This blog discusses what consent looks like. Located within the asterisks, I talk about my personal experiences with sexual assault.
I spent Valentine’s Day with the dentist. There is no romanticizing the metal instrument, which pulled out a tooth on the numb left side of my face. I spent my Friday evening watching Star Trek (TOS) and being bummed out over missing the first part of Take Root. I told myself that if I didn’t talk very much or laugh or smile, I could take my chipmunk face to Take Root Saturday morning. I am incredibly stubborn and unashamed to bust out pain meds in public, so I attended Take Root that Saturday.
“You have the right to a safe, consensual sex life”
I mouthed these words on the whiteboard over and over to myself, because it seems so simple, right? Why wouldn’t we want everyone to enjoy safe sex on a consensual basis with whomever they want?
The Consent Workshop hosted by Jen and Jordan challenged my perception of how I analyze the term “consent” and how I can apply this to my life even though I am in a long-term relationship. I can usually point out when someone is being a privileged douche, but sometimes I forget to ask, “What behavior or language used by this person indicates douchiness?”
We were split into four groups and given four scenarios to read and analyze. We were asked to explain what made the scenarios questionable or consensual.
Was there communication prior to intimacy?
Were there assumptions made about what both people were comfortable doing?
Was there coercion in language to get someone to do something they were not comfortable with?
Saying nothing doesn’t mean consent. Kissing someone does not indicate consent for other forms of intimacy. Being passed out does not mean consent. Underlying assumptions of what is “deserved” is not a consensual mechanism. No one has an obligation to anyone else’s bodily autonomy.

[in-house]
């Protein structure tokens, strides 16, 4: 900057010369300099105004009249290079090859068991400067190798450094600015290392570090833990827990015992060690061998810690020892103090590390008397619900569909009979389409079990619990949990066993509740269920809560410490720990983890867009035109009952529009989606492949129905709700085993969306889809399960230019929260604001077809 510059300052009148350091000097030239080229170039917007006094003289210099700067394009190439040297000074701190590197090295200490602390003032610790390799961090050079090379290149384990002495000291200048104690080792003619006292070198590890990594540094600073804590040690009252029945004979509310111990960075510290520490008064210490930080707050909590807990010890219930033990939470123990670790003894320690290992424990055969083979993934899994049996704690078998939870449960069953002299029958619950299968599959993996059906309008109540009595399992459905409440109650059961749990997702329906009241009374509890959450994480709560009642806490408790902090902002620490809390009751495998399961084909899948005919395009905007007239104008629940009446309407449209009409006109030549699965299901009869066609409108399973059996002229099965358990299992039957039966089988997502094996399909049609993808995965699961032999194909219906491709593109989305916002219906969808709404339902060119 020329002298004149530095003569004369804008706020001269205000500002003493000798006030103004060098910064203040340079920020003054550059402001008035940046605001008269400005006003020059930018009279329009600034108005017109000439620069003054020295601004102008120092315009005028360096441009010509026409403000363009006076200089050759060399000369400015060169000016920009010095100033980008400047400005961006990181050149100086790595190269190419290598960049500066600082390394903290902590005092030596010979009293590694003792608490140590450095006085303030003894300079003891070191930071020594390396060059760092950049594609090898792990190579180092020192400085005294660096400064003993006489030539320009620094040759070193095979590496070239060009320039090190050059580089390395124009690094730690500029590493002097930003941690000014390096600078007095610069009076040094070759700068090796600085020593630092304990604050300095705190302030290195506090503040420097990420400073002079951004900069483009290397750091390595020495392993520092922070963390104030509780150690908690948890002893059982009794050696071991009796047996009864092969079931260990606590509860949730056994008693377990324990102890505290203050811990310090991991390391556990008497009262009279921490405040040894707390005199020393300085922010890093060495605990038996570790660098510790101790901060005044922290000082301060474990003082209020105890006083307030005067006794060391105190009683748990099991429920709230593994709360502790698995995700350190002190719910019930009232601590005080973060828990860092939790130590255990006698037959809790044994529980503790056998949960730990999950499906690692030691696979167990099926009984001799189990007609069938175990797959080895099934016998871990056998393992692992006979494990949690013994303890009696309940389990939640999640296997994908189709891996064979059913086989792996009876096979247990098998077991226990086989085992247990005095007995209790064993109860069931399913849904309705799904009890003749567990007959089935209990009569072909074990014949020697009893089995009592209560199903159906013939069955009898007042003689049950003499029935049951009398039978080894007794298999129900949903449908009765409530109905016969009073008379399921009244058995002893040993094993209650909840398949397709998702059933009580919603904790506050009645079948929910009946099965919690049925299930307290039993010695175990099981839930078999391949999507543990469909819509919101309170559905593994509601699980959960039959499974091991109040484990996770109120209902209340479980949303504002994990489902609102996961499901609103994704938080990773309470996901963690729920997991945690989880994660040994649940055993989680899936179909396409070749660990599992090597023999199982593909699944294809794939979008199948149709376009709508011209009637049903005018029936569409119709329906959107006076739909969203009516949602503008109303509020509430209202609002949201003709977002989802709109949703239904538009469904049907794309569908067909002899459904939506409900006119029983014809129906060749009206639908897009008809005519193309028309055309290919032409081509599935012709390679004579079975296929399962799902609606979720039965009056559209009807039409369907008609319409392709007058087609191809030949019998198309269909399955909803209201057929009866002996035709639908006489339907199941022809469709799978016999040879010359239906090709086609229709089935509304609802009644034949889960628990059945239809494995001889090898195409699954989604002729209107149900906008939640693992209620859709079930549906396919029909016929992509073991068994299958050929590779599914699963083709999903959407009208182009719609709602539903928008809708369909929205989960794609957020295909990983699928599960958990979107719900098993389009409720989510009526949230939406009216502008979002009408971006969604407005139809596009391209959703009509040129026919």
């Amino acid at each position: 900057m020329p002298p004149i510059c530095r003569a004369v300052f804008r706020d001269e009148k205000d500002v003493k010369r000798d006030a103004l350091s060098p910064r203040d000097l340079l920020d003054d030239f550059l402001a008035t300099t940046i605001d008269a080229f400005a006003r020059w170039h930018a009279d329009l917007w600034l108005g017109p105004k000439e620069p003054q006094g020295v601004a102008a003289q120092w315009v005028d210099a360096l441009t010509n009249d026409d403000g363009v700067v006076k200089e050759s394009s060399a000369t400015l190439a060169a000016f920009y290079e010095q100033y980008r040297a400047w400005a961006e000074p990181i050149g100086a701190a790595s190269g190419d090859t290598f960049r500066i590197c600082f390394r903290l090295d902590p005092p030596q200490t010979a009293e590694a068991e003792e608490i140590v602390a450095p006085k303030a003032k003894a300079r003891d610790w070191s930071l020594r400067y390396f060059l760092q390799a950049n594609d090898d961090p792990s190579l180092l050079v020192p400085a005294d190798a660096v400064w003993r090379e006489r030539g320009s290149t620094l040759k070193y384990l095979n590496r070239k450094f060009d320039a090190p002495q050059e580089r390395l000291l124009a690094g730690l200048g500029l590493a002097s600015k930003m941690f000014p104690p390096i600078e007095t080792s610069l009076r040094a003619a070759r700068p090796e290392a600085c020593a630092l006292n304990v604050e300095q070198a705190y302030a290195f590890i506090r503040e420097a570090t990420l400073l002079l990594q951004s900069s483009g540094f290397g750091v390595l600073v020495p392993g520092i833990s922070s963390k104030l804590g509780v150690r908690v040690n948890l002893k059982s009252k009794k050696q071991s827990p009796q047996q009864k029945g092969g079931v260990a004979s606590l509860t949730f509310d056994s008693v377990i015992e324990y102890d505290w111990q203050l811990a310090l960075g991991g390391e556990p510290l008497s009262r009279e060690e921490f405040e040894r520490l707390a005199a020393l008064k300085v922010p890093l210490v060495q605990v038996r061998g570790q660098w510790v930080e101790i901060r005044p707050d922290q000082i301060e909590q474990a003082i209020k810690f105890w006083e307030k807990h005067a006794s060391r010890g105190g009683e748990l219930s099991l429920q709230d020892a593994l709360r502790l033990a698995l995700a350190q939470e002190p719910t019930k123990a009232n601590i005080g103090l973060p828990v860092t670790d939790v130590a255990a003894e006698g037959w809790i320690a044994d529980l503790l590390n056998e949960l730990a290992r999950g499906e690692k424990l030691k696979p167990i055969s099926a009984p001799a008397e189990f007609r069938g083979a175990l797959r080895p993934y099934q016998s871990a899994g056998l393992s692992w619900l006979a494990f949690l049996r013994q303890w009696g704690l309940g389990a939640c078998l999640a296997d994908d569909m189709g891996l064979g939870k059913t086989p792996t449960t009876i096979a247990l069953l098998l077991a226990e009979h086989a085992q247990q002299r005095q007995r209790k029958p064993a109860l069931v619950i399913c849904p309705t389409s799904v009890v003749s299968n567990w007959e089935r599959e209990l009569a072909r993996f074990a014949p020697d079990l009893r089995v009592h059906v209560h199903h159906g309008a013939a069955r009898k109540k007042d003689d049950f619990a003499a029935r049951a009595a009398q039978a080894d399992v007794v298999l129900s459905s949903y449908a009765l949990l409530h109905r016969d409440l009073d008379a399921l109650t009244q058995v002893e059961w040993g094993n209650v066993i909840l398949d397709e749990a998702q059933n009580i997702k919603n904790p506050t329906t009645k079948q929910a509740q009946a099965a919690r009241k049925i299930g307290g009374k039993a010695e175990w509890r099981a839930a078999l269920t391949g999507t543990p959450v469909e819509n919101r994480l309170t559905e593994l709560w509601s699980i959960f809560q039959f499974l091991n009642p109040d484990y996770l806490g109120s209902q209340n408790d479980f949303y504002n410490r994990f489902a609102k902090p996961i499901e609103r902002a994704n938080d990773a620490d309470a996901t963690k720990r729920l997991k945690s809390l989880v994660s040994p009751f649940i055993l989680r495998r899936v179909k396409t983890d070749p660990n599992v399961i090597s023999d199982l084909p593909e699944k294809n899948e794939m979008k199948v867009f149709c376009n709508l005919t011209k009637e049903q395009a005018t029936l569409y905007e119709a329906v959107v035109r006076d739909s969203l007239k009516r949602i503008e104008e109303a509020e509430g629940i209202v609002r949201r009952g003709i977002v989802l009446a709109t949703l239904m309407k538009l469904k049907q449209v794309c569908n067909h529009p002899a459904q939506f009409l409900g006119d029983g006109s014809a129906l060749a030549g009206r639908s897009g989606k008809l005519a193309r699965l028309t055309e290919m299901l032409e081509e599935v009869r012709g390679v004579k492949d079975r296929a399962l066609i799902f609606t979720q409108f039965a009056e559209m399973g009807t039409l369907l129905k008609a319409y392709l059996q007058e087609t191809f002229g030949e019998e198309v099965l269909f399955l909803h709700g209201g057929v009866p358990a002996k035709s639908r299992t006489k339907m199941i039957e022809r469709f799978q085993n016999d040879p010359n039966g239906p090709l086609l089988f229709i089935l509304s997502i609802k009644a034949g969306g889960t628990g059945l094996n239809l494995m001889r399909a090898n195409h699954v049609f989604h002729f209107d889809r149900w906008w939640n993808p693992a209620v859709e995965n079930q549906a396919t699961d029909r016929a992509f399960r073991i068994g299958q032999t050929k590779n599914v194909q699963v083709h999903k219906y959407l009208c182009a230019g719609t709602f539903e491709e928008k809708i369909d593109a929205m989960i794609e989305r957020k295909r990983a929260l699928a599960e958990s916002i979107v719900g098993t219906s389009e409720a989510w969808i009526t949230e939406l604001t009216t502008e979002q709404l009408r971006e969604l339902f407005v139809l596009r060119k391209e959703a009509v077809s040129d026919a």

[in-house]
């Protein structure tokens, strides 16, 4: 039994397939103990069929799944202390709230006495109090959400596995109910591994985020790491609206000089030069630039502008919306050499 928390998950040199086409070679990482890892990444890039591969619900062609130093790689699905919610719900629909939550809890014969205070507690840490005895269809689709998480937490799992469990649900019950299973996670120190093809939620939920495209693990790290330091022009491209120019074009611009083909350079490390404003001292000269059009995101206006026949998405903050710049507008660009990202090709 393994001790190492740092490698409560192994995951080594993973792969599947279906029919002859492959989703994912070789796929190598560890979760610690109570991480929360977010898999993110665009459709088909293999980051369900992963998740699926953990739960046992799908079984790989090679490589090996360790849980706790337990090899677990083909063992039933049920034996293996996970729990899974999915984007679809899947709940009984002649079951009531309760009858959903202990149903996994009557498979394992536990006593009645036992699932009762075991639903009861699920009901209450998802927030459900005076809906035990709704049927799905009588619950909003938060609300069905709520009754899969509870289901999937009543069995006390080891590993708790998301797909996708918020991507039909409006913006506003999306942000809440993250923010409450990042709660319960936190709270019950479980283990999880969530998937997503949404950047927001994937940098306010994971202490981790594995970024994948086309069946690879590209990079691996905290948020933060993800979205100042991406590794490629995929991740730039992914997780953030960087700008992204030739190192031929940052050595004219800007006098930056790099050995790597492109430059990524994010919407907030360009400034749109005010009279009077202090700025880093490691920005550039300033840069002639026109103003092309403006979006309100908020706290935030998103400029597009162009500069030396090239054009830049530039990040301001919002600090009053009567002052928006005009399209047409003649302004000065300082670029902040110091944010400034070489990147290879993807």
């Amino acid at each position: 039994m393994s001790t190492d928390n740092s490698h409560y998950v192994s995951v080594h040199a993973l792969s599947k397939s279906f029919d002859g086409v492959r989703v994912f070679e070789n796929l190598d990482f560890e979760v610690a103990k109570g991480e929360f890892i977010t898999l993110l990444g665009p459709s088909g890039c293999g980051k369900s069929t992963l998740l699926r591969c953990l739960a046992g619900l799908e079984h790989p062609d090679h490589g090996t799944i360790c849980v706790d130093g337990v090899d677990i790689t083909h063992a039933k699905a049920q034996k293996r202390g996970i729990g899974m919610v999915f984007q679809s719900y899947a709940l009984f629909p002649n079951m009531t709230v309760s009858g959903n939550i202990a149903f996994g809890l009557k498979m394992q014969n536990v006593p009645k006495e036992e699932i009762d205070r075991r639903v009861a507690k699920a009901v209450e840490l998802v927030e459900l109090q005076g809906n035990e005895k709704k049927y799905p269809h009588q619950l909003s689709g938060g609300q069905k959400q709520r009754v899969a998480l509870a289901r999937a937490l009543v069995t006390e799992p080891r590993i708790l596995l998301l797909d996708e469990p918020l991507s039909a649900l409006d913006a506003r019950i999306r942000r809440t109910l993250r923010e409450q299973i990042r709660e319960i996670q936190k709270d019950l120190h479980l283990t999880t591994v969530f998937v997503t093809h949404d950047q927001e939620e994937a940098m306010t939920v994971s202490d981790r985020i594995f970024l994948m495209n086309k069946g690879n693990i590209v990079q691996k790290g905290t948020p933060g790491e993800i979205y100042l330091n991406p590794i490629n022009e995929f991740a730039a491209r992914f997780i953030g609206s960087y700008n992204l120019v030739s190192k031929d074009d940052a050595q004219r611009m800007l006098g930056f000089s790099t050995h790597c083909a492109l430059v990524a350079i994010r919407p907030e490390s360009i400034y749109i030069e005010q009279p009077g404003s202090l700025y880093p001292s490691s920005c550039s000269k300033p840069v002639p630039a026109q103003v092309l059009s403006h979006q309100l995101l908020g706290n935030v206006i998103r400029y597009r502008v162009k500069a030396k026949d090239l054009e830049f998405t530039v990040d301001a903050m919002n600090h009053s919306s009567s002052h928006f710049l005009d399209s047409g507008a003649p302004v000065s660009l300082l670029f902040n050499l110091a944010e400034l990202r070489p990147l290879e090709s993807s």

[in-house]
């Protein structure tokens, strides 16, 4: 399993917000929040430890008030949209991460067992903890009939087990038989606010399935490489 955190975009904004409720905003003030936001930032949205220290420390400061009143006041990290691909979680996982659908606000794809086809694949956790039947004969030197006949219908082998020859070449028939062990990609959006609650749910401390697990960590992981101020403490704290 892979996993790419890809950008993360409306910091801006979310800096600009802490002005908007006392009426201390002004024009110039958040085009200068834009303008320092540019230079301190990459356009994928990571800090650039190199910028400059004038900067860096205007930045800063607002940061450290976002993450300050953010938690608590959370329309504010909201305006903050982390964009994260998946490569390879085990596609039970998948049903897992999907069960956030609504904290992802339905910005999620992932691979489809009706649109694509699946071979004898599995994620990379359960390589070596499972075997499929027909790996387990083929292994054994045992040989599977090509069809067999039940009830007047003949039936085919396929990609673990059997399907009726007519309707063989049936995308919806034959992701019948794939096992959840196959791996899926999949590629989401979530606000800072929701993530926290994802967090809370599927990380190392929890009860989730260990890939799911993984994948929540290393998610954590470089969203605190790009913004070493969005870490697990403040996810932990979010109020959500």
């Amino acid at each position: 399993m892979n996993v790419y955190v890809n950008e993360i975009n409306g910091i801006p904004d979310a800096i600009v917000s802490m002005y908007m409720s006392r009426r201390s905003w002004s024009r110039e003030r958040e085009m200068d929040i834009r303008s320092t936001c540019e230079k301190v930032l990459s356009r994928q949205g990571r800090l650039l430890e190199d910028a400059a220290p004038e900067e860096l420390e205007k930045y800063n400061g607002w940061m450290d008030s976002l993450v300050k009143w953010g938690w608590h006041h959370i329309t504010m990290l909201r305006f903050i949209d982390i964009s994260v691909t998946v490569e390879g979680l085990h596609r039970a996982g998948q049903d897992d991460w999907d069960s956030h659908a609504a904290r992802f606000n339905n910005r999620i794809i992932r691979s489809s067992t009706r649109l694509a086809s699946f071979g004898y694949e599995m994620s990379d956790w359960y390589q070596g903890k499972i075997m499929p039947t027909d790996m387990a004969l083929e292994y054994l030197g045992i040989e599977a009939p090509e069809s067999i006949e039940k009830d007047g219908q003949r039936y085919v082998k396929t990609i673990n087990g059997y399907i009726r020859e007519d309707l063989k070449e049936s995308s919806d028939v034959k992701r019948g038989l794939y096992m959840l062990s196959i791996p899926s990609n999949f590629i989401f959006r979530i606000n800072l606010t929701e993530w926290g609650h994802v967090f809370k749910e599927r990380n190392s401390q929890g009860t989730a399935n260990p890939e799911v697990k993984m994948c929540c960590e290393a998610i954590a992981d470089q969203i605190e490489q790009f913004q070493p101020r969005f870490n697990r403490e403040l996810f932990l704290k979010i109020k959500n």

At the age of fifteen, I was forced into a room with three white males who told me that they were playing a game with me. This was the chosen vocabulary. Me equating to a game, not a person, never a person, because that would mean they might have to consider empathy. They physically picked me up and carried me into this room to try and get me to take off my clothes for them. I froze. I did nothing. I was unable to mutter a word. I was unable to think about anything other than creating a bubble for myself. I was in a bubble and I was not in the room. They laughed as the leader of the three tugged at my shirt and lifted it from me. I went back to being seven years old. I was told to be quiet, never say a word. I would get in trouble. I would only cause shame. I was flooded with these memories again.
I have held onto this pain for a very long time.
After the workshop, I wondered what differences in behavior and language these boys would have internalized if they were made to confront their privileged ignorance. I run into one of them often and by the confusion on his face when he sees my anger at him, I know he doesn’t remember. It’s a blip in his memory. There are aspects of Oklahoman culture which cater to this (White Supremacist Capitalist Patriarchy, I’m looking at you) privilege of skipping in harmony with the flow of things and wondering why everyone else is feeling unhappy about the way these oppressive states are.
I bring this to your attention as a form of catharsis and to magnify the importance of analyzing what forms of privilege we have. Part of analyzing how we view consent is realizing that no one owes you shit. No one owes anyone sex. No one owes anyone a kiss, a smile, no, no, no.
We all deserve the right to safe and consensual sex life; this I know for sure and the workshop created a space to be introspective and challenge myself to reconsider what my own privileges have allowed me to ignore.
Rios tweets (@Riosdelaluz) and it is mostly about Spock, Sherlock, The Doctor and queefing.
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